Miami



New Orleans



New York City


Images courtesy of John Scully, Walden University, Ingrid Scully
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Since March of 2020, over 29 million Americans have been diagnosed with COVID-19, according to the CDC. Over 540,000 have died in the United States as this unprecedented pandemic has swept the globe. And yet, by the end of 2020, it looked like science was winning: vaccines had been developed.

In celebration of the power of science we spoke to three people: an individual, a medical provider, and a vaccine scientist about how vaccines have impacted them throughout their lives. Here are their answers:

John Scully, 79, resident of Florida

Photo courtesy of John Scully

When John Scully was born, America was in the midst of an epidemic: tens of thousands of children in the United States were falling ill with paralytic poliomyelitis — otherwise known as polio, a disease that attacks the central nervous system and often leaves its victims partially or fully paralyzed.

"As kids, we were all afraid of getting polio," he says, "because if you got polio, you could end up in the dreaded iron lung and we were all terrified of those." Iron lungs were respirators that enclosed most of a person's body; people with severe cases often would end up in these respirators as they fought for their lives.

John remembers going to see matinee showings of cowboy movies on Saturdays and, before the movie, shorts would run. "Usually they showed the news," he says, "but I just remember seeing this one clip warning us about polio and it just showed all these kids in iron lungs." If kids survived the iron lung, they'd often come back to school on crutches, in leg braces, or in wheelchairs.

"We all tried to be really careful in the summer — or, as we called it back then, 'polio season,''" John says. This was because every year around Memorial Day, major outbreaks would begin to emerge and they'd spike sometime around August. People weren't really sure how the disease spread at the time, but many believed it traveled through the water. There was no cure — and every child was susceptible to getting sick with it.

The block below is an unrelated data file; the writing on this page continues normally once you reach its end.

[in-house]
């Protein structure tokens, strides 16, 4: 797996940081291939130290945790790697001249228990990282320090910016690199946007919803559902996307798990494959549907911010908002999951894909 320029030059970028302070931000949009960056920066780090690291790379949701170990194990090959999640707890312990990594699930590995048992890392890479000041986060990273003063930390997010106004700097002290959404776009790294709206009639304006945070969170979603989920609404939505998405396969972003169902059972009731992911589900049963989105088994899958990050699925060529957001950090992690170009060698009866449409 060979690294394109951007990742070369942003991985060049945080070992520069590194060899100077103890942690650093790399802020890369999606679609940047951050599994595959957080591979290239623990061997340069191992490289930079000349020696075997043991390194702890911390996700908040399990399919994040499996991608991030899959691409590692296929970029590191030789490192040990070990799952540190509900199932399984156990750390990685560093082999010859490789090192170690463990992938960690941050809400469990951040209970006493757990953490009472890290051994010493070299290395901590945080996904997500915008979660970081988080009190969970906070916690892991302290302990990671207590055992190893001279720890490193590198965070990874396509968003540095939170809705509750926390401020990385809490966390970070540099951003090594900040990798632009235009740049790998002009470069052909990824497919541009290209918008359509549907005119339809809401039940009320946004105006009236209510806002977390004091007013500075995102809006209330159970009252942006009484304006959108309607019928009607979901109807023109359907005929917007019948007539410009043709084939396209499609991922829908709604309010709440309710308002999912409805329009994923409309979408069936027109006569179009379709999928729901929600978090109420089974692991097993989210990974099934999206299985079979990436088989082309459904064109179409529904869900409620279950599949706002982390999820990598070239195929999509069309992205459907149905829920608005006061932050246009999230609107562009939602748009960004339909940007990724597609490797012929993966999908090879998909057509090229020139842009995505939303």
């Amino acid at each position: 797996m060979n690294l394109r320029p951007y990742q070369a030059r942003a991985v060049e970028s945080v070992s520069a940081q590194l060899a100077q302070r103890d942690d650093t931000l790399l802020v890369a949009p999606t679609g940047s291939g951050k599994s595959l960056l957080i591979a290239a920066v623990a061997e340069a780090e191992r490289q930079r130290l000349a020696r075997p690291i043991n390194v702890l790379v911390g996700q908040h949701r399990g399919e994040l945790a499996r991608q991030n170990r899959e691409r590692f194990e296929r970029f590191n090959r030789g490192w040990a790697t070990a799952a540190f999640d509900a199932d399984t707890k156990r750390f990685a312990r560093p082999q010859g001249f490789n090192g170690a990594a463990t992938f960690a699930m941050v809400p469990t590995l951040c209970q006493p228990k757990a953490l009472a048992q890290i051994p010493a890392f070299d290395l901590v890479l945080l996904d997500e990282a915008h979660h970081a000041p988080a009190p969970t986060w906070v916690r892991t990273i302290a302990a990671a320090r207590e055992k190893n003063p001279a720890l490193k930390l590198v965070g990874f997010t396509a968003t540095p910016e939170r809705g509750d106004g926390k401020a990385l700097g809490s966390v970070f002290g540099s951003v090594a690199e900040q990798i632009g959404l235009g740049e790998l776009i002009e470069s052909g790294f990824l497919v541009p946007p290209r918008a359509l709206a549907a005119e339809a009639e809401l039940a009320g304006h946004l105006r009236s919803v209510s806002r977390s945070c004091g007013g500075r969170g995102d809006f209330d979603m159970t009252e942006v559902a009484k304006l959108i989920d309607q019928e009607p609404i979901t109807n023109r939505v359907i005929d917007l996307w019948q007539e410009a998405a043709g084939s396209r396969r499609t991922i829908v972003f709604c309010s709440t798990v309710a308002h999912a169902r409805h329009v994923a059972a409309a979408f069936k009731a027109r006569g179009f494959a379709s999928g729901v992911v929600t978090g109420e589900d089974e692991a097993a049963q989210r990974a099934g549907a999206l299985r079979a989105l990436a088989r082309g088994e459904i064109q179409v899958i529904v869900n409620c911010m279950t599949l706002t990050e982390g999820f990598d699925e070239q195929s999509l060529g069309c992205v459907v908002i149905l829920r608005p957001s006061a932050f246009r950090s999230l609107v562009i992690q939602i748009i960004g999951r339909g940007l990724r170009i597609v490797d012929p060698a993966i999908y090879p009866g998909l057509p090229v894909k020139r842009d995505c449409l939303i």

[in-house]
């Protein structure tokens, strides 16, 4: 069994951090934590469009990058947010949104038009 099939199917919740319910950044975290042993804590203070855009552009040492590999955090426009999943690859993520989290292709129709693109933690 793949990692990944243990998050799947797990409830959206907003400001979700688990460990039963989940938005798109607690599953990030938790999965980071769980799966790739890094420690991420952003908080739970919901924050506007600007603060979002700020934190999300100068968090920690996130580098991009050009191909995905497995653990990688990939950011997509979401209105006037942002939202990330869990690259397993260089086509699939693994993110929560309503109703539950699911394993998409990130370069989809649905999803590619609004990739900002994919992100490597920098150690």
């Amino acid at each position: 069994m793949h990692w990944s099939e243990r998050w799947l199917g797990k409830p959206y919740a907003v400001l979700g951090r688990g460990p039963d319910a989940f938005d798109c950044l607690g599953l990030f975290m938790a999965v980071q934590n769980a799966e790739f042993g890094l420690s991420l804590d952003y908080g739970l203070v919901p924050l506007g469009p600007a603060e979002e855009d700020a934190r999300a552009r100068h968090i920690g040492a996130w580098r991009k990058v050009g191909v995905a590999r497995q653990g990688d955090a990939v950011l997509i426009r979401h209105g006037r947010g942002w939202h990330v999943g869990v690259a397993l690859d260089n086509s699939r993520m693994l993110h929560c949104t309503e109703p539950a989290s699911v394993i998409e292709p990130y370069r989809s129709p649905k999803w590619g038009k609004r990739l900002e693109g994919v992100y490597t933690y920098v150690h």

"We couldn't swim in hot weather," he remembers, "and the municipal outdoor pool would close down in August."

Then, in 1954 clinical trials began for Dr. Jonas Salk's vaccine against polio and within a year, his vaccine was announced safe. "I got that vaccine at school," John says. Within two years, U.S. polio cases had dropped 85-95 percent — even before a second vaccine was developed by Dr. Albert Sabin in the 1960s. "I remember how much better things got after the vaccines came out. They changed everything," John says.

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Courtesy of CeraVe
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"I love being a nurse because I have the honor of connecting with my patients during some of their best and some of their worst days and making a difference in their lives is among the most rewarding things that I can do in my own life" - Tenesia Richards, RN

From ushering new life into the world to holding the hand of a patient as they take their last breath, nurses are everyday heroes that deserve our respect and appreciation.

To give back to this community that is always giving so selflessly to others, CeraVe® put out a call to nurses to share their stories for a chance to be featured in Heroes Behind the Masks, a digital content series shining a light on nurses who go above and beyond to provide safe and quality care to patients and their communities.

First up: Tenesia Richards, a labor and delivery nurse working in New York City who, in addition to her regular job, started a community outreach program in a homeless shelter that houses expectant mothers for up to one year postpartum.

Tenesia | Heroes Behind the Masks presented by CeraVe www.youtube.com

Upon learning at a conference that black mothers in the U.S. die at three to four times the rate of white mothers, one of the widest of all racial disparities in women's health, Richards decided to take further action to help her community. She, along with a handful of fellow nurses, volunteered to provide antepartum, childbirth and postpartum education to the women living at the shelter. Additionally, they looked for other ways to boost the spirits of the residents, like throwing baby showers and bringing in guest speakers. When COVID-19 hit and in-person gatherings were no longer possible, Richards and her team found creative workarounds and created holiday care packages for the mothers instead.